Once again it’s time to take a look at what’s going on in the world of physics. To receive these news straight to your email, please register for our email newsletter.
1. On the Emergence of Complex Behavior in the Brain (August 26)
The idea of emergence is important in a wide variety of fields. Emergence, in this case, refers to complex behavior spontaneously emerging out of simple interactions. Emergence plays a role in economics, informatics, urban development and other fields. In many ways the most complex example of emergence is observed in our brain, where firing neurons reach a coherent state of collective, periodic firing, which is essential for brain functioning. Despite the significant progress in the field, this mechanism is still poorly understood.
Now, a new study by scientists from Spain suggests that the emergence in neuronal networks could be explained as a noise driven phenomenon. In particular, such an emergence would manifest due to interplay between network topology and intrinsic neuronal dynamics. “From the experimental point of view, we show that in neuronal cultures, the emergence early in the development of collective spontaneous activity is dominated by the presence of activity waves that initiate in specific regions of the culture, in a similar way as it happens in vivo,” said the lead author Javier G. Orlandi from the University of Barcelona. Read the full report here.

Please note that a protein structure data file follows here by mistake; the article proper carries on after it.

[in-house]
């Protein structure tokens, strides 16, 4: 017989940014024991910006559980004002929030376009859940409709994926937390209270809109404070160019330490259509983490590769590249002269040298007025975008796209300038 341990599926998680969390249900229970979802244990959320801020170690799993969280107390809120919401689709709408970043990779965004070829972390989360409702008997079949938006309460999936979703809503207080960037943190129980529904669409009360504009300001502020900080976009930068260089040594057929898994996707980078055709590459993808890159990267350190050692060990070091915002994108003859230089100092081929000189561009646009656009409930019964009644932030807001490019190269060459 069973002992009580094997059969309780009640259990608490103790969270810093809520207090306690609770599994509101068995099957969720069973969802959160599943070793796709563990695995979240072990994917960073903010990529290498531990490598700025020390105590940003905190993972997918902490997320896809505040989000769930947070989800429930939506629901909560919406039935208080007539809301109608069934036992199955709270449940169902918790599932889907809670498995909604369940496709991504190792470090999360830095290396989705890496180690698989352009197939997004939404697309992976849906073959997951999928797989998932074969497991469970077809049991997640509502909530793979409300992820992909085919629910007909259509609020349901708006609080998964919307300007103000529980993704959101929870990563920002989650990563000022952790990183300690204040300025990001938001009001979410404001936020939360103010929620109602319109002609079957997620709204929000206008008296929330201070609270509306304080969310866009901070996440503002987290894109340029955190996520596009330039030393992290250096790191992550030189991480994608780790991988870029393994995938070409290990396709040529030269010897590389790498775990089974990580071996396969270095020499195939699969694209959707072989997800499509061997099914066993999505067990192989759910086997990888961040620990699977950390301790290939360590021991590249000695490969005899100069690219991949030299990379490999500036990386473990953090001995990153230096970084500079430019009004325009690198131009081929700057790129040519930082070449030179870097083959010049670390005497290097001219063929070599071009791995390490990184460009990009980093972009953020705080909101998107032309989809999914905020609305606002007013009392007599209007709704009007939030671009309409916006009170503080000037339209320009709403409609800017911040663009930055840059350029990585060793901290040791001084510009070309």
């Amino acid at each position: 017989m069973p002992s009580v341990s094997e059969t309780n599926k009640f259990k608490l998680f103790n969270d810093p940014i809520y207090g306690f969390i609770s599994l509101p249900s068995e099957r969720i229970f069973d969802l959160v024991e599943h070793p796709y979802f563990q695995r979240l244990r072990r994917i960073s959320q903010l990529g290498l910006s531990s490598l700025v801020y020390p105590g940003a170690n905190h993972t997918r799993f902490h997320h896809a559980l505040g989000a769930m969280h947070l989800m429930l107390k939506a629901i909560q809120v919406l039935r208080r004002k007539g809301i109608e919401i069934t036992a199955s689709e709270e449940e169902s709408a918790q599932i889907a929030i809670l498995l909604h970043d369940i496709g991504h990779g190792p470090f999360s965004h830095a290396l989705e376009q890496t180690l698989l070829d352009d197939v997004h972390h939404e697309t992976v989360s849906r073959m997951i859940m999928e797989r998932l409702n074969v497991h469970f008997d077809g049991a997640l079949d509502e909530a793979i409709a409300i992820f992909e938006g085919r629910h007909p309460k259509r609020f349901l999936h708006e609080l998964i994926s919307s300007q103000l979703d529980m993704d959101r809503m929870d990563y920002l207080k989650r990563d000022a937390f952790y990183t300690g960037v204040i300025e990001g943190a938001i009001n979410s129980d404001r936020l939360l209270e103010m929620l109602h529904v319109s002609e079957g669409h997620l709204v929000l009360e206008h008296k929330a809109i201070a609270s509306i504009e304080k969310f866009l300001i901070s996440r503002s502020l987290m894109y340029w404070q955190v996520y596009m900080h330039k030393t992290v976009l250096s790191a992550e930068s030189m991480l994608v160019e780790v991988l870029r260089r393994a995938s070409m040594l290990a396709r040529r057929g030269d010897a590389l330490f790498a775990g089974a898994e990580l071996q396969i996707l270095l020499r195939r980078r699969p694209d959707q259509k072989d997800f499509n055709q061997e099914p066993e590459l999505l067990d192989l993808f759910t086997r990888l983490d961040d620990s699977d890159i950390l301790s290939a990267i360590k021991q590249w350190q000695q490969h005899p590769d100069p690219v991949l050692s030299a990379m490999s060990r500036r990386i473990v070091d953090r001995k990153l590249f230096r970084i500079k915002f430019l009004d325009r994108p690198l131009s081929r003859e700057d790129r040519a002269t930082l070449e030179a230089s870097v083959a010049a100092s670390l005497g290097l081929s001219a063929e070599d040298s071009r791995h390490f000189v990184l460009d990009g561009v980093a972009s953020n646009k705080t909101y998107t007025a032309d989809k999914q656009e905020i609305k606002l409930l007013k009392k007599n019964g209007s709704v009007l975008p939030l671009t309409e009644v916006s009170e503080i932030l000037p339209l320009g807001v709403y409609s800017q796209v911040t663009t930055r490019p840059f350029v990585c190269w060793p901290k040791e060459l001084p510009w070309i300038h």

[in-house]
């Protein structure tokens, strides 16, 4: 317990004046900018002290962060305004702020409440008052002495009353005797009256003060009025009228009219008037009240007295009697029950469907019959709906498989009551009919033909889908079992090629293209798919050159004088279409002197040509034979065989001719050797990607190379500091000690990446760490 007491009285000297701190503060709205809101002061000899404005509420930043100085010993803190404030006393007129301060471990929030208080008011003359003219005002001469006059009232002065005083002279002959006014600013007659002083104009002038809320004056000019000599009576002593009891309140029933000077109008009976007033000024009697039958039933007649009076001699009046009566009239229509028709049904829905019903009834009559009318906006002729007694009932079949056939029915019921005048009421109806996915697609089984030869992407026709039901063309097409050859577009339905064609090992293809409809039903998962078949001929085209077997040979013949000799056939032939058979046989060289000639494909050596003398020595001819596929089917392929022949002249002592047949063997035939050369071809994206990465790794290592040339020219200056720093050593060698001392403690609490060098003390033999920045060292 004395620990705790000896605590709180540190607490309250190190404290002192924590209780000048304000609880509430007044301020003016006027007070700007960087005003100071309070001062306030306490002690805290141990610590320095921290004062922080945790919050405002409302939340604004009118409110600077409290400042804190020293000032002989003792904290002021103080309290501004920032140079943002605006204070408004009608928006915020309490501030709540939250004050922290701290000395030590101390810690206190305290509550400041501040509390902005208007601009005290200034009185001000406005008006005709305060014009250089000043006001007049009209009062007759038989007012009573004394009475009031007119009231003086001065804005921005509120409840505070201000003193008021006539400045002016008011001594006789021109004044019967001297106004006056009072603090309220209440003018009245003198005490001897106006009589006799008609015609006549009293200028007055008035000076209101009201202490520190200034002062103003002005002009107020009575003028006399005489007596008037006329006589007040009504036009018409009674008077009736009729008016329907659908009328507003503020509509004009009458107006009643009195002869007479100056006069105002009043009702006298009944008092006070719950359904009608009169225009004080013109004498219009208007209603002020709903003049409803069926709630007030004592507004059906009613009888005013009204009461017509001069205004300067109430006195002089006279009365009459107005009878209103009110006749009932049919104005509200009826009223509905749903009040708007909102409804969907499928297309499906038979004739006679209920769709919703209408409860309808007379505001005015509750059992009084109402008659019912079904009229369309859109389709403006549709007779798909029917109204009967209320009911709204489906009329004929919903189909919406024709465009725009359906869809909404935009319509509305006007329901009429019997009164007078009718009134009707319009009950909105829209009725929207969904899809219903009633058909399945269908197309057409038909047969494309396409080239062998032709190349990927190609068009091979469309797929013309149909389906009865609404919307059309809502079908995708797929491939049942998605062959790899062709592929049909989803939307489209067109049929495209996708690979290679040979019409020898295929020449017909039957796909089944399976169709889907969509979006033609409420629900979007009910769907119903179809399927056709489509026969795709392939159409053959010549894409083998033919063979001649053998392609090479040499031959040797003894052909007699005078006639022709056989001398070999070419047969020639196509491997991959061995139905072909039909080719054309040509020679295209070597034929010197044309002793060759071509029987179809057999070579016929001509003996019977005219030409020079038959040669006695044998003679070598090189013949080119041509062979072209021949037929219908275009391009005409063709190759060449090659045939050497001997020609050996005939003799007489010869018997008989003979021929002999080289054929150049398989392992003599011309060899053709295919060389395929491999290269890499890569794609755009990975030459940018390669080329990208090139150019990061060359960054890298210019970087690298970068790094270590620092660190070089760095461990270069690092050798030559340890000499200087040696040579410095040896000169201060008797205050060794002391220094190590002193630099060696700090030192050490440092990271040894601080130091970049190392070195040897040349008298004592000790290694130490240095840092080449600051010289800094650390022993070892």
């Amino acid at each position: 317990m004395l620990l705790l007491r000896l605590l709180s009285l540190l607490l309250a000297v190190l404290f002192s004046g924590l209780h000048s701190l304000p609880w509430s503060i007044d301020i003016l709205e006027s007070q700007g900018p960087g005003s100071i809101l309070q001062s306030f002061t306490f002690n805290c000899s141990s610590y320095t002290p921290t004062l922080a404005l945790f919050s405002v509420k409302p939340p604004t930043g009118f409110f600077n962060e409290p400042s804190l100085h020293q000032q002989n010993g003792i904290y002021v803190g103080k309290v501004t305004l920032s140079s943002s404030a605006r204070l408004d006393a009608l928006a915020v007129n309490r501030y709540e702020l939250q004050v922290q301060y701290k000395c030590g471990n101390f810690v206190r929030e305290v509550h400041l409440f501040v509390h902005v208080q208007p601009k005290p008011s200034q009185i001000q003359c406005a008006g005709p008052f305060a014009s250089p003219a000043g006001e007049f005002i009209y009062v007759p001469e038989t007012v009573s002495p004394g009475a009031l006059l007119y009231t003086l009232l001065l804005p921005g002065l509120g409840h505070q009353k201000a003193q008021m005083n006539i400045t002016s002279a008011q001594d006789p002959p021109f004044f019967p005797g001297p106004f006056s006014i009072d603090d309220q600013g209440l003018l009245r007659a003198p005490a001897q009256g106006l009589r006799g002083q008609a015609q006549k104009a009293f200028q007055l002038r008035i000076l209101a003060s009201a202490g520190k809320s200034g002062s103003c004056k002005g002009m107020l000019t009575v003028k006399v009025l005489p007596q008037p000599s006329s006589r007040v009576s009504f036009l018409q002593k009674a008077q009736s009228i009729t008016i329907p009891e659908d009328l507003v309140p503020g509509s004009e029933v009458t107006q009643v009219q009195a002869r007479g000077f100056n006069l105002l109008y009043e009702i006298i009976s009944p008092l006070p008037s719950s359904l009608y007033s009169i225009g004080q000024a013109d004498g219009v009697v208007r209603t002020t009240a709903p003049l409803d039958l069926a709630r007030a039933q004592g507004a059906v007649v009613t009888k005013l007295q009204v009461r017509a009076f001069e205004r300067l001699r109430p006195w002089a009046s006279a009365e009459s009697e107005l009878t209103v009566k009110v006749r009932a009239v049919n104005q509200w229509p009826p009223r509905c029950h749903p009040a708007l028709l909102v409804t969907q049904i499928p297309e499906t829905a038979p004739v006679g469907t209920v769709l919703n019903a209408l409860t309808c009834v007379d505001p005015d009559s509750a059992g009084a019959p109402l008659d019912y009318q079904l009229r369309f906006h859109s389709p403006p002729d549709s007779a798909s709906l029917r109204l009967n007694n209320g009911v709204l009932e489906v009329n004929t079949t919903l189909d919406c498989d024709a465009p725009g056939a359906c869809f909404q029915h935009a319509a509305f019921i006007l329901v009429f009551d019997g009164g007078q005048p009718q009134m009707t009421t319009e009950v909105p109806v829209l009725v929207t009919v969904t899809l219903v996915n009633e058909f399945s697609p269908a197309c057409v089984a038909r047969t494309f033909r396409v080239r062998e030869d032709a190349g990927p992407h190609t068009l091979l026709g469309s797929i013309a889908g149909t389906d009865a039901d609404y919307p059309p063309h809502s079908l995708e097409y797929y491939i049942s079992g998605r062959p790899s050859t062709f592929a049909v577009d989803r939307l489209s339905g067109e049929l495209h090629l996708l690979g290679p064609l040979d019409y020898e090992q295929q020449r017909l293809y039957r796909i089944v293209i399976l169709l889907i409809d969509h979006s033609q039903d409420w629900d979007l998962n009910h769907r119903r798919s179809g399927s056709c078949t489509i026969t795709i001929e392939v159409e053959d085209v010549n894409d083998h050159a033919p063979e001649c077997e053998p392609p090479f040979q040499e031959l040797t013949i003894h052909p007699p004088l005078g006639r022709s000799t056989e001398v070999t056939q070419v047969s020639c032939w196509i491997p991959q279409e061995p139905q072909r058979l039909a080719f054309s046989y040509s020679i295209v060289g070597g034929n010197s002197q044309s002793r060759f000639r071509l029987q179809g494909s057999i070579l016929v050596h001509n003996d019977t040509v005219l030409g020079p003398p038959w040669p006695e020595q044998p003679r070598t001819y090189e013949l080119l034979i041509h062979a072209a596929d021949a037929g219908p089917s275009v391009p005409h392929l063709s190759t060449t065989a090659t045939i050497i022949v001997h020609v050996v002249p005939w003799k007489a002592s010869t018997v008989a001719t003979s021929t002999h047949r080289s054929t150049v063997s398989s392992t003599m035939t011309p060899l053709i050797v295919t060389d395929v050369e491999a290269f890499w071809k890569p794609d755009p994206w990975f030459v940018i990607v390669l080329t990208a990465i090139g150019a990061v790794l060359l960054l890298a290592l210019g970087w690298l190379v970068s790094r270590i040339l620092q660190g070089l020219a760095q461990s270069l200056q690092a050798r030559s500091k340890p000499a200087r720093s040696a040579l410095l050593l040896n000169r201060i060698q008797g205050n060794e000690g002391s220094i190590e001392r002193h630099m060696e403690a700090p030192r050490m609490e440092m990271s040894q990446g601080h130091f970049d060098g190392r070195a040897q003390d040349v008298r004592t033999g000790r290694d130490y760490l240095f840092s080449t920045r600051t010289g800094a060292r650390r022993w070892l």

Brain, which so good at tackling mysteries, is itself a great mystery
2. A Step Closer to the Origin of Cosmic Rays (August 30)
With the help from the IceCube Neutrino Observatory at the south pole, scientists have taken yet another step closer towards the explanation of the origin of cosmic rays. In the new study, published at Physical Review D, physicists have made new insights into the nature of cosmic rays.
As Ruzybayev (study’s author) points out in a scientific figure submitted to the journal, the cosmic-ray energy spectrum, does not follow a simple power law between the “knee” around 4 PeV and the “ankle” around 4 EeV, as previously thought. “These measurements provide new constraints that must be satisfied by any models that try to explain the acceleration and propagation of cosmic rays,” he explained. Read the full report here.
3. Ultracold Big Bang Successfully Simulates Evolution of Early Universe (August 29)
Physicists, from the University of Chicago have reproduced a pattern resembling the cosmic microwave background radiation in a laboratory simulation of the Big Bang. To do this, they used ultracold cesium atoms in a vacuum chamber. “This is the first time an experiment like this has simulated the evolution of structure in the early universe,” said Cheng Chin, professor in physics. Read more here.